Consumers around the world put aside any ill-feeling about U.S. foreign policy when they choose their fast food, soft drinks and sports shoes, a Harvard Business School study has found.
The survey of 1,800 consumers in 12 countries including Egypt, Turkey and Indonesia found that, despite expectations of a consumer backlash against U.S. brands, most people still choose brands such as Coca-Cola and McDonald's.
About 88 percent of people, a consistent figure across most of the countries surveyed, selected well-known global brands rather than local alternatives when asked which products they would like to buy. There was a rump of 12 percent who did not want to buy such brands, associating them with the U.S. and globalisation.
Professor John Quelch of HBS, who led the study with Douglas Holt, an assistant professor, said that local consumer boycotts following the U.S. response to the September 11, 2001 attacks had proved short-lived. People did not seem to have switched allegiance en masse to new alternatives such as Mecca Cola.
"It appears that consumer interest in new brands was shortlived, and they have reverted back to trusted global products," said Professor Quelch, who presented findings from the study on Monday night at the World Economic Forum in Davos.
He said that global brands, including Nike, were favoured by consumers in developing countries because they represented a guarantee of quality in markets where basic standards were not always guaranteed. Coca-Cola, for example, was seen as being a brand that used clean water in preparing its soft drinks.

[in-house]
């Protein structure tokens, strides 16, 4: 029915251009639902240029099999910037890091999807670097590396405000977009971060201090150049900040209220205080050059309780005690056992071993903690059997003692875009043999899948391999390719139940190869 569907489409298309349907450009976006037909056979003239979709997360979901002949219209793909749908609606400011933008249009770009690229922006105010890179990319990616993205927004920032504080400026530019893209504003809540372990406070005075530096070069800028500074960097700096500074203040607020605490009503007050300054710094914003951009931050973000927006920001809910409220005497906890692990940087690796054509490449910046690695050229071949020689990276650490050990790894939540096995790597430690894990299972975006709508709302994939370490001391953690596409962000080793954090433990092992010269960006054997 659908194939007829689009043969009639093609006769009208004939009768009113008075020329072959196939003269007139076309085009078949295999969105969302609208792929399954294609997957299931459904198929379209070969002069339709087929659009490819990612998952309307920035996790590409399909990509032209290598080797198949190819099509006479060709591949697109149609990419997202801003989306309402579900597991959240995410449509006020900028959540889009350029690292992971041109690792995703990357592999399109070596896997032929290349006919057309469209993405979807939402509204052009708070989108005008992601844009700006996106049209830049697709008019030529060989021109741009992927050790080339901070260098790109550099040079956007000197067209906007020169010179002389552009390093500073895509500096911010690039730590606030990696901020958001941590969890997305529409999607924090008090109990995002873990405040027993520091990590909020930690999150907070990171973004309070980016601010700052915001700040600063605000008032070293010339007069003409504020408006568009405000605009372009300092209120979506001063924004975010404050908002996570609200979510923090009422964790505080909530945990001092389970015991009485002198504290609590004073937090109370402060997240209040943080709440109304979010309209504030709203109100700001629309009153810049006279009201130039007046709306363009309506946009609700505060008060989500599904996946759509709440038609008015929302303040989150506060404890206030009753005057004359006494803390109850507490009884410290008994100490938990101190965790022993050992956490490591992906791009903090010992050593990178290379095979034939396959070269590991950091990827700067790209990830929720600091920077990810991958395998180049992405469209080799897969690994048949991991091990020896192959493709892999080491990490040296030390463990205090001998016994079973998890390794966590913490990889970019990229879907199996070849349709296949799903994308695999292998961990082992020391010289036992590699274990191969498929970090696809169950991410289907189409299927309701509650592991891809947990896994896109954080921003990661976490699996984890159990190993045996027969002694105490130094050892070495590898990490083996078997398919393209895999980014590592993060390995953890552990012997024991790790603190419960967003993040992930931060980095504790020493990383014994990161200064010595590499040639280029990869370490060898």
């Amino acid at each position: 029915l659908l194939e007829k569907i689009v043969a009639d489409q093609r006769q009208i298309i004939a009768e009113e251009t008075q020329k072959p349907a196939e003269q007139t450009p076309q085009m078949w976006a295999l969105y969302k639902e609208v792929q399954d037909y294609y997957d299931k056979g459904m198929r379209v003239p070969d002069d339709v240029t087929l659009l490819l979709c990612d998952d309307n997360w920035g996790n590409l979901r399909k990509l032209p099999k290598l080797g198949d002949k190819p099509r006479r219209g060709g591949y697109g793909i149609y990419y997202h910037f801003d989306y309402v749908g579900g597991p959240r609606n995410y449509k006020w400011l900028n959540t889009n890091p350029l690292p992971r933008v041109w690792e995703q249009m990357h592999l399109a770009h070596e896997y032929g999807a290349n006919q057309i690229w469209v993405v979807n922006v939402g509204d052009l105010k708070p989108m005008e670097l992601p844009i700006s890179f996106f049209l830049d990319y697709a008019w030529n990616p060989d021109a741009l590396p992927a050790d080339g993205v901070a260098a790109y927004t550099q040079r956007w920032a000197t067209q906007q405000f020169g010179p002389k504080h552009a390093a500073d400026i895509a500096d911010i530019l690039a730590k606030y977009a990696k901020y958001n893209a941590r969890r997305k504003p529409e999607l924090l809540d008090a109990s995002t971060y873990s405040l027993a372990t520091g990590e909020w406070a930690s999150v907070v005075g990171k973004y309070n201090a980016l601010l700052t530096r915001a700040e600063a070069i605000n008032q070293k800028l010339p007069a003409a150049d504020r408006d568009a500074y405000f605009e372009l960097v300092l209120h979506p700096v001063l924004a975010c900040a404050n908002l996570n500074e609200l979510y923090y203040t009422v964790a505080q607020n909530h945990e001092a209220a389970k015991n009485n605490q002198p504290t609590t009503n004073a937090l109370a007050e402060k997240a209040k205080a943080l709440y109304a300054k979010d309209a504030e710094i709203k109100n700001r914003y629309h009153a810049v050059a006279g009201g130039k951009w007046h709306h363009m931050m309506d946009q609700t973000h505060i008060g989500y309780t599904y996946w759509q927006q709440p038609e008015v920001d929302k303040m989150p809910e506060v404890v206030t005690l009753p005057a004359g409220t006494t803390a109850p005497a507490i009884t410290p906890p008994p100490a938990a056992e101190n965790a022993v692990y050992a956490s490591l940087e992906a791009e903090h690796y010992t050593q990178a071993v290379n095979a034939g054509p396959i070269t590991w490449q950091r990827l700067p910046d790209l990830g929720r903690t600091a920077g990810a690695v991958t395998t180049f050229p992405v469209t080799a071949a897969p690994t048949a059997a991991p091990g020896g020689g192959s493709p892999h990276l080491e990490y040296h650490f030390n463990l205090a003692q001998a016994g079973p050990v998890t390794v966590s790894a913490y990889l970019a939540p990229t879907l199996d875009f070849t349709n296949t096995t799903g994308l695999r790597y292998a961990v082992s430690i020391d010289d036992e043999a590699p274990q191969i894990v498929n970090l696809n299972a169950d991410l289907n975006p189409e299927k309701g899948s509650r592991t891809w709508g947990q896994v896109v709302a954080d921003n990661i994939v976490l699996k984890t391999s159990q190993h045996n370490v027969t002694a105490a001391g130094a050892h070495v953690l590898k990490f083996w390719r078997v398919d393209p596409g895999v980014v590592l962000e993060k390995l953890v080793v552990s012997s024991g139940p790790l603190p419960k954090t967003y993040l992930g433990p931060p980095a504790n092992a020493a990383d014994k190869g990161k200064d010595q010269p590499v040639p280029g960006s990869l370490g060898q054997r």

Professor Quelch said the study, carried out by Research International last year, just before and during the Iraq war, also found that consumers felt that buying global brands showed that they were connected to global society. They did not regard big U.S. brands as identifying them with America itself.
Companies such as Coca-Cola had already been moving towards greater sensitivity to local markets before September 11, 2001. The backlash against globalization had made them adapt their image, moving away from overt American values. "They managed to inoculate themselves before the war on terror," Quelch said.
He said that large multinationals that worked with local partners in markets around the world were often regarded as a positive force in raising labor and quality standards. Consumers were clearly able to separate their feelings about U.S. foreign policy and U.S. brands more than had been predicted.